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Chief Joseph

and the Nez Perce of the Great Plains. Power point created by Robert L. Martinez. Primary Content Source: A History of US; Reconstructing America by Joy Hakim. The . Nez Perce. (Sioux) Indians were special. They were honest, honorable, courageous, intelligent, and independent..

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Chief Joseph






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Chief Joseph and the Nez Perce of the Great Plains

Power point created by Robert L. MartinezPrimary Content Source: A History of US; Reconstructing America by Joy HakimSlide2

The Nez Perce (Sioux) Indians were special. They were honest, honorable, courageous, intelligent, and independent. Slide3
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The Sioux lived in a region that was a kind of paradise. Their land, where today, Idaho, Washington, and Oregon come together, holds rich valleys, grassy prairies, steep mountains, and canyons.Slide5
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The Nez Perce Sioux shared that land with numerous wildlife and fish.Slide7
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The Nez Perce were mighty hunters, and known for their strong bows. Other tribes traded their most precious valuables for those bows.Slide9

When horses arrived in this northern region, the Sioux quickly became skilled riders.Slide10

The Sioux lived in a kind of democracy where individuals were respected. Slide11

The Nez Perce had enemies, and, although they loved peace, they fought frequently and captured slaves.Slide12

The Sioux must have been surprised when Meriwether Lewis and William Clark stumbled into one of their camps. It was late September, in 1805.Slide13

The Lewis and Clark expedition was sent to explore the West by President Jefferson. They had been caught in a mountain snowstorm. The group was starving.Slide14

The Sioux fed Clark and his men buffalo steak and camas roots and probably saved their lives.Slide15

Lewis and Clark convinced the Native Americans to stop the warring between tribes; that would make it safe for white men to open trading posts to sell goods and firearms.Slide16

The Indians wanted those goods, and they held a council and promised “to cultivate peace” between the tribes.Slide17
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It was the beginning of peaceful times. The Sioux helped the white trappers, and befriended those white settlers who were beginning to pass through their land. Slide20

Everything changed when gold was discovered on their land in 1860. The miners trespassed on their lands. Many settlers began to homestead on their lands.Slide21

Some Nez Perce signed treaties to give up some of their land, but others wouldn’t do it. They wouldn’t sign the white man’s paper.Slide22
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President Grant tried to solve the problem by setting aside a section of land “as a reservation for the roaming Nez Perce Indians.”Slide24

Settlers were not allowed on that (reservation) land, but that didn’t stop the miners and homesteaders. Slide25

One of the “no-treaty” tribes was led by a man most Americans called Chief Joseph. Slide26

Chief Joseph asked his people to be patient, he didn’t want to fight the white settlers.Slide27

In 1876, the U.S. government sent commissioners to meet with Chief Joseph. They wanted him to move from his land to another reservation.Slide28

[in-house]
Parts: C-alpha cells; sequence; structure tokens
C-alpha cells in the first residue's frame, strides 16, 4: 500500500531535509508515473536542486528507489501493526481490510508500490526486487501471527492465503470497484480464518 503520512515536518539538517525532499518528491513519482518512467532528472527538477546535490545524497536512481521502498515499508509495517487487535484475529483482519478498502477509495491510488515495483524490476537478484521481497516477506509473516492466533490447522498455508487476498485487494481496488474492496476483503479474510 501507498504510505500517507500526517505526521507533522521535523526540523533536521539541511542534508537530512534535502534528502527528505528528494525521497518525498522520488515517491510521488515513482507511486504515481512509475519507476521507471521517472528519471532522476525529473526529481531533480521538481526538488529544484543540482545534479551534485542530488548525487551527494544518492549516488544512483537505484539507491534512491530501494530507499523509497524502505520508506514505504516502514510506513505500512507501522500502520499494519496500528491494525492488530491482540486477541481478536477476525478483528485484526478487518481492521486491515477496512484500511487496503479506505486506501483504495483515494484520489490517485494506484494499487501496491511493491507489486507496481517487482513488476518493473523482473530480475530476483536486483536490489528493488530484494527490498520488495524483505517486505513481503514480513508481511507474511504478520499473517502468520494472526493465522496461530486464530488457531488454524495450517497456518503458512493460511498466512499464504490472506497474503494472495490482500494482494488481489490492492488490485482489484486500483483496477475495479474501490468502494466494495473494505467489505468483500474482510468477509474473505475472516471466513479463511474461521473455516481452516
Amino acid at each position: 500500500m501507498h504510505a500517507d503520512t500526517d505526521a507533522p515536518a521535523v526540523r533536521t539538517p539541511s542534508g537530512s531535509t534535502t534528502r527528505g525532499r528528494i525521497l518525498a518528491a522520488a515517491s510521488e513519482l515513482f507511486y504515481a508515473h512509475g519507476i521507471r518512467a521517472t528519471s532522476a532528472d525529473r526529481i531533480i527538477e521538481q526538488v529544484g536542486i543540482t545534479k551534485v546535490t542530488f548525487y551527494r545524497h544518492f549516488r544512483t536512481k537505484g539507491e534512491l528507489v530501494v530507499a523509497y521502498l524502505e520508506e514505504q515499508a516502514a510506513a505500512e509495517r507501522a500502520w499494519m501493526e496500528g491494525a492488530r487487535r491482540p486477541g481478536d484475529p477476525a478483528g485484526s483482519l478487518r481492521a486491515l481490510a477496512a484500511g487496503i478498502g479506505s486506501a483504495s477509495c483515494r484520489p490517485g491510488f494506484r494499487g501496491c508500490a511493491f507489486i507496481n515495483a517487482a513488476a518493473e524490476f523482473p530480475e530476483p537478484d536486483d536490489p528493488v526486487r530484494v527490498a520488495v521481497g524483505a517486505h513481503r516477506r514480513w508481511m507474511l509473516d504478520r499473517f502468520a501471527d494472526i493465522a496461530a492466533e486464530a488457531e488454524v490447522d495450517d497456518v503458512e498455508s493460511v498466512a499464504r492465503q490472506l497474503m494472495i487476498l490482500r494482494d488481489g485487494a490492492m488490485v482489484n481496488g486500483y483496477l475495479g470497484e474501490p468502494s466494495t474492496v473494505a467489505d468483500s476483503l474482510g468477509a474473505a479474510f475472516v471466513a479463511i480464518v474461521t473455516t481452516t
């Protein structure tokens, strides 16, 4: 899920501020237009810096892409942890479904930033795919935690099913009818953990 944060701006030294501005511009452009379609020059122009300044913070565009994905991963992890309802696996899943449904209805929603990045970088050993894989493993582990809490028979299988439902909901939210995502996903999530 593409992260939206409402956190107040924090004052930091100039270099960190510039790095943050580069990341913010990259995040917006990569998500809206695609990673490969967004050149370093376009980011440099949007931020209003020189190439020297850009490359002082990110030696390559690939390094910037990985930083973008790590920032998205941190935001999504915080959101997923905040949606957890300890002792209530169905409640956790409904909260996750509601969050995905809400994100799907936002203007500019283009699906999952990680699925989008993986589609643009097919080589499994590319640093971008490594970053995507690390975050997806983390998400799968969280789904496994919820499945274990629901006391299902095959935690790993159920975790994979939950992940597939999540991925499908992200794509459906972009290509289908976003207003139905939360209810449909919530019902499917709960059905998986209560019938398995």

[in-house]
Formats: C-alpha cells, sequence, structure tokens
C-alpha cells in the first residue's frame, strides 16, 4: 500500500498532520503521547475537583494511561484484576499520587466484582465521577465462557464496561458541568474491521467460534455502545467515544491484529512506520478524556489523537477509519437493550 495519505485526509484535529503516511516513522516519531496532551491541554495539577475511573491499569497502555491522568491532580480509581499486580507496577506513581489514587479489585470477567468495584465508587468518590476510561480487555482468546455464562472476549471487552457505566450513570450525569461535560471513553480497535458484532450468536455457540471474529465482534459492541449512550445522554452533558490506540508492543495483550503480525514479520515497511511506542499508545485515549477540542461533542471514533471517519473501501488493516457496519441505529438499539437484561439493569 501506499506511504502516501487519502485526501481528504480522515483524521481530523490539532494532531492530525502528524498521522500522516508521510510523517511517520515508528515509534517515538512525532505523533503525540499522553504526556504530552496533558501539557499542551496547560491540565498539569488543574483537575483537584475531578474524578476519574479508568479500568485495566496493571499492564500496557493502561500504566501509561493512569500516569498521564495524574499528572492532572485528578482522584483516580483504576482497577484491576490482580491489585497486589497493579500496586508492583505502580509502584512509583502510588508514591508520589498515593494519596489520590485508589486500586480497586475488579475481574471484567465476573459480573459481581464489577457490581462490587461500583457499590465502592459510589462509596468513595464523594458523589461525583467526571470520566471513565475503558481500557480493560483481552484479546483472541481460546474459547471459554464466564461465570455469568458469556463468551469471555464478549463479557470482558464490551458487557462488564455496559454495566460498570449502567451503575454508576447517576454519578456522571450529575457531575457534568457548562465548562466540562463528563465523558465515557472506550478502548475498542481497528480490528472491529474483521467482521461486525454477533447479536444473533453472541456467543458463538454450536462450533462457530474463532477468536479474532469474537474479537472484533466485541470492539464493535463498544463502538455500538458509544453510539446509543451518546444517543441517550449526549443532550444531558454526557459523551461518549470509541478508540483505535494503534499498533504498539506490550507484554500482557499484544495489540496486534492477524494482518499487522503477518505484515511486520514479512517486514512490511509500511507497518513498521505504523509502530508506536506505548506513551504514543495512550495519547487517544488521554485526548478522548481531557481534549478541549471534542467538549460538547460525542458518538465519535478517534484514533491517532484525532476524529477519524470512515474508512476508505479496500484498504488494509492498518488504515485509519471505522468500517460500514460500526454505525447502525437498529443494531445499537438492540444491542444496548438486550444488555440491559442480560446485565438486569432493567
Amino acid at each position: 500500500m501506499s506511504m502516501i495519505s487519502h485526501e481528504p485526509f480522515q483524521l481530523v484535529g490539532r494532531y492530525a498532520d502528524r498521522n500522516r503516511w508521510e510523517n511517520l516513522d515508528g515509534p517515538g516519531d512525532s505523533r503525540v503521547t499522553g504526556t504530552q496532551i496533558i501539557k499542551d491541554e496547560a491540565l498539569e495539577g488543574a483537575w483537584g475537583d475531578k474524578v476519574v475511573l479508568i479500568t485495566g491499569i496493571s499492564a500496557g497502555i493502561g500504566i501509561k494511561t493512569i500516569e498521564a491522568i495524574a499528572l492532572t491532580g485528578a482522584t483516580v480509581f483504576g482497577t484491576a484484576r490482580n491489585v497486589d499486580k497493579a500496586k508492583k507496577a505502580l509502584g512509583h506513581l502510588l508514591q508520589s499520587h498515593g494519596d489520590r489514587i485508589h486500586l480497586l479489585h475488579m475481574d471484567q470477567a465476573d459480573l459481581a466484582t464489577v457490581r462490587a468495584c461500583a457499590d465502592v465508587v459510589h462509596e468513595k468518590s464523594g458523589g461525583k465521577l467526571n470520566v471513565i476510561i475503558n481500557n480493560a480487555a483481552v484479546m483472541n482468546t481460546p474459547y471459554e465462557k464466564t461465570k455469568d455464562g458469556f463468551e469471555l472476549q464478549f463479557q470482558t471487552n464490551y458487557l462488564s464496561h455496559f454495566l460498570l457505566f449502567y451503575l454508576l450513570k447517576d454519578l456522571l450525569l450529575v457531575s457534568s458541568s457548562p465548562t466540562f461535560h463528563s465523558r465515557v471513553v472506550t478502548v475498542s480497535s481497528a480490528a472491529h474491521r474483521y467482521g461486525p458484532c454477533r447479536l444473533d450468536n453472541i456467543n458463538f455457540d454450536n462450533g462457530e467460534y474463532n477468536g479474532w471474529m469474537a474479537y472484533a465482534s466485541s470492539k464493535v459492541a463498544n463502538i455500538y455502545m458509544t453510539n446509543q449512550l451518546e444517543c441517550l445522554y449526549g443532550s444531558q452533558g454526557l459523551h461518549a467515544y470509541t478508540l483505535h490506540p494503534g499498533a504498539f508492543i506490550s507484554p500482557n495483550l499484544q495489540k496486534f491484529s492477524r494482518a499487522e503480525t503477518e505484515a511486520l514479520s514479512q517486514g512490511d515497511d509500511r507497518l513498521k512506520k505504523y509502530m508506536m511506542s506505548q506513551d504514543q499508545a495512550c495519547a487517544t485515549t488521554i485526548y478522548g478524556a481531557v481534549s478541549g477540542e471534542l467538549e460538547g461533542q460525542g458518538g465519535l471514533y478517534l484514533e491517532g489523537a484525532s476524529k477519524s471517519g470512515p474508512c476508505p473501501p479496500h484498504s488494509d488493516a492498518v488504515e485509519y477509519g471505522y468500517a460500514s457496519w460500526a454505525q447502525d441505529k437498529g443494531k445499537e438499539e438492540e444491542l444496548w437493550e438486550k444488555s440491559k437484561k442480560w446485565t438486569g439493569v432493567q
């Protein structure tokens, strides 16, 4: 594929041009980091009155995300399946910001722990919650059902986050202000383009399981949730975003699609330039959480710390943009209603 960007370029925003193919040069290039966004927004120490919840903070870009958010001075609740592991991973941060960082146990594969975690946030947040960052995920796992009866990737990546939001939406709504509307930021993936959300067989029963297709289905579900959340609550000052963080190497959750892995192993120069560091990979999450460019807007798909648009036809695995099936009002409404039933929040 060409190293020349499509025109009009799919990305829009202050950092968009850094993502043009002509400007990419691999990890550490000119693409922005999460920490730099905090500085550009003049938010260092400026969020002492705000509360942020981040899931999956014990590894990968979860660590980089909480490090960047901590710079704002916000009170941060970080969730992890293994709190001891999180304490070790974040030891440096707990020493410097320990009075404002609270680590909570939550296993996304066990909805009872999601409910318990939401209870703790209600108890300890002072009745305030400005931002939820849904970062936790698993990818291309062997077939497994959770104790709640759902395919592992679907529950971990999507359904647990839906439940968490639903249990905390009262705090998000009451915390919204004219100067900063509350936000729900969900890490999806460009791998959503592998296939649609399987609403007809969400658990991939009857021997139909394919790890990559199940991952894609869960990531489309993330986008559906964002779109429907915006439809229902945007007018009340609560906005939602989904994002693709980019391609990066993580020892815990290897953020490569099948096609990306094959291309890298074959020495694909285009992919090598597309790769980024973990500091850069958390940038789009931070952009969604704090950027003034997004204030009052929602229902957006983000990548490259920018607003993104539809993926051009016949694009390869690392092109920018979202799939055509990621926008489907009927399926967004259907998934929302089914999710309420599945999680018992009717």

Chief Joseph would not agree to move. “We love the land,” he said, “It is our home.”Slide29

But the Sioux had no choice, the newcomers had great weapons and numbers. The Indians were forced onto a reservation.Slide30

The commissioners had no patience. They wanted the Indians removed quickly by military force. Slide31

During the move, one young Indian, whose father had been murdered by white settlers, killed some of the white men. Now the whites had a reason to attack.Slide32

When they were attacked, the Nez Perce fought. The first battle began when Indians, carrying a white flag of truce, approached the soldiers…Slide33

…a shot rang out and the Indians returned fire. The fight was brief, 34 U.S. soldiers died, and no Sioux.Slide34

The Indians knew that other soldiers would soon be after them. The Sioux raced for safety in Canada (a thousand mile journey.) Slide35
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First one army, then another, and another, followed and fought the Sioux. Slide37

Finally, just 30 miles from Canada, facing new soldiers, the Nez Perce were surrounded.Slide38

Chief Joseph“I am tired of fighting. Our chiefs are killed…The old men are dead…The little children are freezing to death. My people… have run away to the hills, and have no blankets, no food…”Slide39

“My heart is sick and sad. From where the sun now stands I will fight no more forever.” – Chief JosephSlide40

That day, promises were made to Chief Joseph, but they were never kept. The Nez Perce were sent to barren lands; most Sioux sickened and died.Slide41

“All men were made by the same Great Spirit Chief. They are all brothers. The earth is the mother of all people, and all people should have equal rights upon it.” - Chief JosephSlide42

“You might as well expect the rivers to run backward as that any man who was born a free man should be contented when penned up and denied liberty to go where he pleases.” – Chief JosephSlide43

Chief Joseph“We only ask an even chance to live as other men live. We ask to be recognized as men. We ask that the same law shall work alike on all men.”Slide44

Chief JosephI choose…free to follow the religion of my fathers, free to think and talk and act for myself, and I will obey every law, or submit to the penalty.”Slide45

“Whenever the white man treats the Indians as they treat each other, then we will have no more wars. We shall all be alike…with one sky above us and one country around us.” – Chief Joseph